Didier Drogba is all the rage now–”Time” named him to the magazine’s annual 100 Most Influential People,” largely because of his apparent role to end the civil war in his native Cote d’Ivoire’s civil war through football. As a result, Drogba apparently has god-like status in his homeland. So much so that he even spawned a dance and music style: Drogbacite. At a recent panel on the 2010 World Cup I hosted at The New School that view of Drogba’s influence basically held. Not so quick says my man Siddhartha Mitter, journalist and music critic, who is eminently qualified on matters Ivorian. The post is worth reading just for the valuable music education (Sean Jacobs).
(1) I need to set the record straight about Drogbacité– the whole “Drogba is God in RCI [the Republic of Cote d'Ivoire]” thing was highly overstated during the panel discussion. Here’s the original “Drogbacité” song by one-hit-wonder Shanaka Yakuza back in 2006. The football-move references kick in around 1:25.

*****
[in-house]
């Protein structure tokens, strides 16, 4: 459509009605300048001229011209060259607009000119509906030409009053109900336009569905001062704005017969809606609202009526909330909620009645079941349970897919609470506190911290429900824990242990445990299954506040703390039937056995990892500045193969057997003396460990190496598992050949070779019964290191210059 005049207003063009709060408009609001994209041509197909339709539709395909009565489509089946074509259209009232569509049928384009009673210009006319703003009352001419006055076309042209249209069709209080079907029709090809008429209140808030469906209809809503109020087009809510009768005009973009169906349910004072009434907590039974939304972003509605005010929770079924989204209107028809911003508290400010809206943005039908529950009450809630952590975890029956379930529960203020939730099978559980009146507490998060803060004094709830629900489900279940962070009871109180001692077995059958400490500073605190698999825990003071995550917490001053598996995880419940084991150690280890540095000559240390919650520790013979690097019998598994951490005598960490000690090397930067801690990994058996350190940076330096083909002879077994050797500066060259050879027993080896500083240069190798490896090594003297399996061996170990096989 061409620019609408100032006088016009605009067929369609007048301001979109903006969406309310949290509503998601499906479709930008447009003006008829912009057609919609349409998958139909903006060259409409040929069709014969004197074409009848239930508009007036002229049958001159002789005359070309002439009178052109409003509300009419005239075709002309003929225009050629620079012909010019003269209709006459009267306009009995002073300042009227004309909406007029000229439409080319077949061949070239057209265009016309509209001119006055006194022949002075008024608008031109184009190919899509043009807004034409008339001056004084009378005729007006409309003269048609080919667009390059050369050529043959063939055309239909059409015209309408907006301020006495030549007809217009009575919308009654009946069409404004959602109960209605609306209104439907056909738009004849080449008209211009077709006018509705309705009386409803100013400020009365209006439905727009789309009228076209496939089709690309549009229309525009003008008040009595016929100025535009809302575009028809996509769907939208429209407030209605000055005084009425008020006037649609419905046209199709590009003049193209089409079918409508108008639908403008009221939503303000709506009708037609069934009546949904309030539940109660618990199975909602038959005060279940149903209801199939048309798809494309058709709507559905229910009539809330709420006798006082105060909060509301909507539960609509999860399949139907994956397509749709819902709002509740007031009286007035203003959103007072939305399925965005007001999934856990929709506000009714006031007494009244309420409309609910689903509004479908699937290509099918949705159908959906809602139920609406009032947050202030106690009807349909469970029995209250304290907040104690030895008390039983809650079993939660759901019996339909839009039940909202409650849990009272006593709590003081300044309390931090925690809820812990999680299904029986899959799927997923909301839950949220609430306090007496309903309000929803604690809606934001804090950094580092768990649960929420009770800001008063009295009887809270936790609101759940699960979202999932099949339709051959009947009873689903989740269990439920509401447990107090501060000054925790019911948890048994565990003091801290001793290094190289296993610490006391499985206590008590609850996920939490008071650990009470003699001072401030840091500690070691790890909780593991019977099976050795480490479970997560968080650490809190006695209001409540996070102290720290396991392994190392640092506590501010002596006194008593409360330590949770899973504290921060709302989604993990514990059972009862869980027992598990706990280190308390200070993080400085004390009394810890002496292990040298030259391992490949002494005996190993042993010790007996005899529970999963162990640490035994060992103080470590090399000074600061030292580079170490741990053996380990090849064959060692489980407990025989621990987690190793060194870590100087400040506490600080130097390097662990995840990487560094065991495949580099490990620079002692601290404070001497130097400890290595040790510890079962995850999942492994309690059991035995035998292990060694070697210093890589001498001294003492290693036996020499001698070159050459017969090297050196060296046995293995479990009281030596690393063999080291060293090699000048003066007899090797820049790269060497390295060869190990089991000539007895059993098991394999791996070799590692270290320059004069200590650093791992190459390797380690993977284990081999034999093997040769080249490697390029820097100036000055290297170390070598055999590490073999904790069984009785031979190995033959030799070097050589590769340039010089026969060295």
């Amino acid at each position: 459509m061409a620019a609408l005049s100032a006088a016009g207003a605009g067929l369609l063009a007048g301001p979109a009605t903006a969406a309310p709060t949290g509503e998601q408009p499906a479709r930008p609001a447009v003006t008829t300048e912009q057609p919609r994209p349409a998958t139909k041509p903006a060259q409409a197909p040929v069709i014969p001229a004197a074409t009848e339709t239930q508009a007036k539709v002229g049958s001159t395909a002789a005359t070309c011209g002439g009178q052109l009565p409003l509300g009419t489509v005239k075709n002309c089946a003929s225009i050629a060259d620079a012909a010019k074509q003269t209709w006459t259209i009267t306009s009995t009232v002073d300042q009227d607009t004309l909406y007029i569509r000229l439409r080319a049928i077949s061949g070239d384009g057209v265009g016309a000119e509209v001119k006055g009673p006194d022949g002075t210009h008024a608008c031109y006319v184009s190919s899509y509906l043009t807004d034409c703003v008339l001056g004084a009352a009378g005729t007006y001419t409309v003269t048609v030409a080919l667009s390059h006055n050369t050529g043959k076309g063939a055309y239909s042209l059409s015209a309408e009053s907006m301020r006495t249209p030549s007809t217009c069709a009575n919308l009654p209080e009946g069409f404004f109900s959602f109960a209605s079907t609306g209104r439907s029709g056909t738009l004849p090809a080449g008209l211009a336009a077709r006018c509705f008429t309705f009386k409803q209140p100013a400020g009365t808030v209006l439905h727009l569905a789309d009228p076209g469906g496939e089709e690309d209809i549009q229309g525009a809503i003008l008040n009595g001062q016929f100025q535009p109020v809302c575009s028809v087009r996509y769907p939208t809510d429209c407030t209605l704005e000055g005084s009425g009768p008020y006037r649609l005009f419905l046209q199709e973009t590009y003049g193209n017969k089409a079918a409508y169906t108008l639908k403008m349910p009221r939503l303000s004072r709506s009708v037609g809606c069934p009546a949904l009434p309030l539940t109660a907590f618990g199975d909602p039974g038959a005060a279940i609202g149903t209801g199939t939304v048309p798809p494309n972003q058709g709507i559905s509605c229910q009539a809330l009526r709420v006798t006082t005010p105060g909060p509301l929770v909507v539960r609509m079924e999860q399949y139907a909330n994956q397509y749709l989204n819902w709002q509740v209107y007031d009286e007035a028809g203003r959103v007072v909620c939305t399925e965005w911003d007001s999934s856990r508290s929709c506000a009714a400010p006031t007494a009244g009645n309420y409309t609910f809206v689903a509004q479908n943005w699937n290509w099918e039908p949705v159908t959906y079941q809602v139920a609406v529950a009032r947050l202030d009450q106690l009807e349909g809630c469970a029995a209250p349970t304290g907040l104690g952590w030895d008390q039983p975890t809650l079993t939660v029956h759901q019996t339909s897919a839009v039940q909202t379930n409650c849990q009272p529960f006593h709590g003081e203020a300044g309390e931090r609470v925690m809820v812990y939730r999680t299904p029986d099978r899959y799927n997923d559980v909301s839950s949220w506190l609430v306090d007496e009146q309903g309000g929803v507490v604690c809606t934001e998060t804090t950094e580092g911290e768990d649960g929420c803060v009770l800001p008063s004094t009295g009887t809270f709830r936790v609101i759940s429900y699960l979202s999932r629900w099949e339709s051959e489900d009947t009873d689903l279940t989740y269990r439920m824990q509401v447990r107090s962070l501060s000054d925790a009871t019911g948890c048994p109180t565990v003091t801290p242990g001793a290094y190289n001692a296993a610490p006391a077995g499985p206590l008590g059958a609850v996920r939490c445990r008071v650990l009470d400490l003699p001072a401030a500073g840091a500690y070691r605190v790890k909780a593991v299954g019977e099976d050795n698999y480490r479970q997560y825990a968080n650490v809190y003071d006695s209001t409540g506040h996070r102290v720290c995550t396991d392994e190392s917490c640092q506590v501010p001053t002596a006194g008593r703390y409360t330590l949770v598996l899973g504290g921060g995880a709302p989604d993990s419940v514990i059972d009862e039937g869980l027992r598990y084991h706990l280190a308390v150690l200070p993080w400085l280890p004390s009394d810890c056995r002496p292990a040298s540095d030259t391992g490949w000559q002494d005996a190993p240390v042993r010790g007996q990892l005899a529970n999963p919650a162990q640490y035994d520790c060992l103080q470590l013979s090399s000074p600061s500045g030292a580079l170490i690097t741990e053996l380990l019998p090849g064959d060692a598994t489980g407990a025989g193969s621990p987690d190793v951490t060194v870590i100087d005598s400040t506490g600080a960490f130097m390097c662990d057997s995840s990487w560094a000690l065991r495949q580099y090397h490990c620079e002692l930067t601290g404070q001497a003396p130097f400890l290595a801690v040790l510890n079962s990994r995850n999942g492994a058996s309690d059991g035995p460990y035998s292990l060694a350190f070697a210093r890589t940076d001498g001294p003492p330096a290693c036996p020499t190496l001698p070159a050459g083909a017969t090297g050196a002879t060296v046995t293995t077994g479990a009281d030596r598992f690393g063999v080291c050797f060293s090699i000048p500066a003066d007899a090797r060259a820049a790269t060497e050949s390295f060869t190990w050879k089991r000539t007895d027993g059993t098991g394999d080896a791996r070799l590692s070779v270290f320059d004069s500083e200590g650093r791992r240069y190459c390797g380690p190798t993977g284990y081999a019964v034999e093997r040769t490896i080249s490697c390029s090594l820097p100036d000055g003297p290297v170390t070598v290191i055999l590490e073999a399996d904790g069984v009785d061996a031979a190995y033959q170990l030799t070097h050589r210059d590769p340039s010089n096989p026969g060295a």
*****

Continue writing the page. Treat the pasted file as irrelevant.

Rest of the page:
(2) Compilation CD marketers, foreign football geeks, and Drogba himself all ran with the concept of course. But as a dance it came and went — just another ephemeral craze (like konami, prudencia, grippe aviaire, décalé chinois, etc) within the overall genre of coupé-décalé.
(3) The “cité” suffix in Drogbacité picks up on the original style that launched coupé-décalé, “Sagacité,” invented in 2003 by the late Stéphane Doukouré aka Douk Saga. Drogbacité hit at a high-water mark for coupé-décalé, which may have run out of steam a little at this point, with zouglou making a comeback.
(4) Drogba is an immense star in RCI and did play a strong role in national reconciliation, though the portrayal given on the panel was a bit over the top. But he’s neither the first nor last footballer to be made a musical icon, going back to the late ’80s with Abdoulaye Traoré “Ben Badi,” the ASEC-Africa rivalry, or former national team captain Gadji Céli, who became a singer.